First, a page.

This book, written by global experts, provides a comprehensive and topical analysis on the economics of chocolate. While the main approach is economic analysis, there are important contributions from other disciplines, including psychology, history, government, nutrition, and geography. The chapters are organized around several themes, including the history of cocoa and chocolate - from cocoa drinks in the Maya empire to the growing sales of Belgian chocolates in
China; how governments have used cocoa and chocolate as a source of tax revenue and have regulated chocolate (and defined it by law) to protect consumers' health from fraud and industries from competition; how the poor cocoa producers in developing countries are linked through trade and multinational
companies with rich consumers in industrialized countries; and how the rise of consumption in emerging markets (China, India, and Africa) is causing a major boom in global demand and prices, and a potential shortage of the world's chocolate.
Mara P. Squicciarini is a Post-Doctoral researcher at the LICOS-Centre for Institutions and Economic Performance at the University of Leuven and a Research Fellow at the Research Foundation Flanders (FWO). She was visiting researcher at Stanford University and at the Anderson School of Business at UCLA. She holds a PhD from University of Leuven, a Master of Science from Bocconi University and a Master of Research from Universite Catholique de Louvain. She has published in peer-reviewed academic journals, among which Science and Nature. Johan Swinnen is Professor of Economics and Director of the LICOS-Centre for Institutions and Economic Performance at the University of Leuven; a Visiting Scholar at the Centre for Food Security and the Environment at Stanford University; and President of the International Association of Agricultural Economists and of The Beeronomics Society. He has published widely on global food security, political economy, institutional reform, trade, global value chains, and product standards. His books include Quality Standards, Value Chains and International Development, Political Power and Economic Policy, From Marx and Mao to the Market, and The Economics of Beer.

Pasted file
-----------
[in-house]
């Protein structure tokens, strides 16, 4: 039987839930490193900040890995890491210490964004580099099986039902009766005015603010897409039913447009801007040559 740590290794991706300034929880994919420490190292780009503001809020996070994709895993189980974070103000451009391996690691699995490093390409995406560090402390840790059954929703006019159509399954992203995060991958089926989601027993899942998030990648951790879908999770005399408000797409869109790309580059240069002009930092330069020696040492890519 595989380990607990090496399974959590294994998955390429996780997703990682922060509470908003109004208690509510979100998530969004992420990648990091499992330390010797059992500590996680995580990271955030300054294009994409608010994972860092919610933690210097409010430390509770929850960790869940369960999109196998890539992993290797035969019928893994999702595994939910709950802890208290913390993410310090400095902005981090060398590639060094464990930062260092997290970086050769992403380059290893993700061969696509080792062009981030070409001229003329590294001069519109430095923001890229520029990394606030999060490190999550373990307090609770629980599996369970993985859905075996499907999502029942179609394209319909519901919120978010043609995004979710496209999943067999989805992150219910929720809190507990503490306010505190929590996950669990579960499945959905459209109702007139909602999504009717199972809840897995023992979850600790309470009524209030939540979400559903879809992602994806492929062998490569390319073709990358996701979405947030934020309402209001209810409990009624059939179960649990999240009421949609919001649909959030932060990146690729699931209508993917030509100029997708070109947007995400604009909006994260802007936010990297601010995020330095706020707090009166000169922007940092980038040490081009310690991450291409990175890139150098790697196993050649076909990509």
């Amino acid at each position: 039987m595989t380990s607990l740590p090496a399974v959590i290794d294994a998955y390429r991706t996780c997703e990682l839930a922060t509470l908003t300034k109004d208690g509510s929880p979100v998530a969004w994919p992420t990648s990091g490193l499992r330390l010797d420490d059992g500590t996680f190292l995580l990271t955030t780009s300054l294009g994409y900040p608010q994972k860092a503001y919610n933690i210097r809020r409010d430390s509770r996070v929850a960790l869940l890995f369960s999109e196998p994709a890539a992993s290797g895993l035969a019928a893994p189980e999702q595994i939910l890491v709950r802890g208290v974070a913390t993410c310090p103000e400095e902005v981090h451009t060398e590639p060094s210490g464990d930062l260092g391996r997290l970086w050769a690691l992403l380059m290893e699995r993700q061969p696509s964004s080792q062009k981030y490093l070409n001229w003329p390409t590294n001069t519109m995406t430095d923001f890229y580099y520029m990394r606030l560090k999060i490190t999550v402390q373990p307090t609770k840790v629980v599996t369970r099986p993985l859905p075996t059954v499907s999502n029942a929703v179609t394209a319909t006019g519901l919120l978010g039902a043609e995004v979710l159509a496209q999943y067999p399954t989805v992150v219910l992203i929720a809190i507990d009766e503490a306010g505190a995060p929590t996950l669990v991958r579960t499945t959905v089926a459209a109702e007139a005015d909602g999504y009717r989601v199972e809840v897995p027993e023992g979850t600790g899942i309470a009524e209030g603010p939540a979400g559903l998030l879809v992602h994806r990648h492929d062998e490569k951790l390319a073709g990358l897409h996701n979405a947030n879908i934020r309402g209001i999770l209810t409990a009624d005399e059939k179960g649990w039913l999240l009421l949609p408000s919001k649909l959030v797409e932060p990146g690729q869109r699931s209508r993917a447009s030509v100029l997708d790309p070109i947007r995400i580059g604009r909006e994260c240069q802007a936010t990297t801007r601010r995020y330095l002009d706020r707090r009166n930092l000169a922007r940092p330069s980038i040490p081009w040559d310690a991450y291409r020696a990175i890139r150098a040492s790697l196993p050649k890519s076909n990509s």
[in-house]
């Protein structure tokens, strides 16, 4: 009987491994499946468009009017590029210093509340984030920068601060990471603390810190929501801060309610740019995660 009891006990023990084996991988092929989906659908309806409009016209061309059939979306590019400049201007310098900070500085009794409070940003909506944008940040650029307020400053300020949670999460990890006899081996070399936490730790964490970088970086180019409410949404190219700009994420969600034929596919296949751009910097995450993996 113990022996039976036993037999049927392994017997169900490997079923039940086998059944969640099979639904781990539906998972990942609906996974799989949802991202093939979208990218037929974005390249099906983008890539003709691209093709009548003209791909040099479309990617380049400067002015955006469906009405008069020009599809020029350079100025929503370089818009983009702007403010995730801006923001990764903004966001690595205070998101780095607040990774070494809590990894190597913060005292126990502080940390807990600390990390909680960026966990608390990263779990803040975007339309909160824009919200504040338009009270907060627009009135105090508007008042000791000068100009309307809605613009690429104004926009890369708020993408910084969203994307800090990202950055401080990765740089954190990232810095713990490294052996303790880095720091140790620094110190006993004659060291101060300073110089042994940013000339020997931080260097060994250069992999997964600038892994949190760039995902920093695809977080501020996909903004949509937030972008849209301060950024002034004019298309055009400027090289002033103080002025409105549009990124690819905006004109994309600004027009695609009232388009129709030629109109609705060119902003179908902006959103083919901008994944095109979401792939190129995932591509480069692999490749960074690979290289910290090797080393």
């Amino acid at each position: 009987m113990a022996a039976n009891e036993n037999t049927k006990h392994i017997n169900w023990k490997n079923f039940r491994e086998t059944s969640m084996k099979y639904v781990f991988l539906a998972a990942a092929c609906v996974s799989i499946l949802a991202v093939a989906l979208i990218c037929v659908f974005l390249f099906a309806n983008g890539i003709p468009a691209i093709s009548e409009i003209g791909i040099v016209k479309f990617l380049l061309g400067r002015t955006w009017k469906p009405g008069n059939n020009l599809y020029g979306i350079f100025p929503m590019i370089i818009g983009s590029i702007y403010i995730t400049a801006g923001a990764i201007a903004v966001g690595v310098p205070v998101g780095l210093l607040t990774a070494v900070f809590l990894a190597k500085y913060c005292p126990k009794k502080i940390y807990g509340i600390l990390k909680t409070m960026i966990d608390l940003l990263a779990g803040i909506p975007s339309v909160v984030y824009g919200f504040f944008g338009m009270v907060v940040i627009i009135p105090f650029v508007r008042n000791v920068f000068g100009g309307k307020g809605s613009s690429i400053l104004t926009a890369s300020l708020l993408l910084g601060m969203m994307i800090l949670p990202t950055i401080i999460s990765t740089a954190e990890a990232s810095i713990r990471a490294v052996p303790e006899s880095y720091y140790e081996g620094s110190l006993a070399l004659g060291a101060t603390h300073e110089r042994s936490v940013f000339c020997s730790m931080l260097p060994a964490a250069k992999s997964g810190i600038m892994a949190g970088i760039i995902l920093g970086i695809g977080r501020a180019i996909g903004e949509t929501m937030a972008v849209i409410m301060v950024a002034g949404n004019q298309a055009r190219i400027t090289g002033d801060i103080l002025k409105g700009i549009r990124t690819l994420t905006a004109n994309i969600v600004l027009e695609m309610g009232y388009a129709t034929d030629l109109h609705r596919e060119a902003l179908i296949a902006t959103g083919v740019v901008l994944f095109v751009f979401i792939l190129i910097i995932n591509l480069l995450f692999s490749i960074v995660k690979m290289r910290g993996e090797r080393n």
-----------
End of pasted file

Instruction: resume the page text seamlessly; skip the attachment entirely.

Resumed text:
PART ONE: HISTORY; PART TWO: CONSUMPTION; PART THREE: GOVERNANCE AND INDUSTRIAL ORGANIZATION; PART FOUR: MARKETS AND PRICES; PART FIVE: NEW CHOCOLATE MARKETS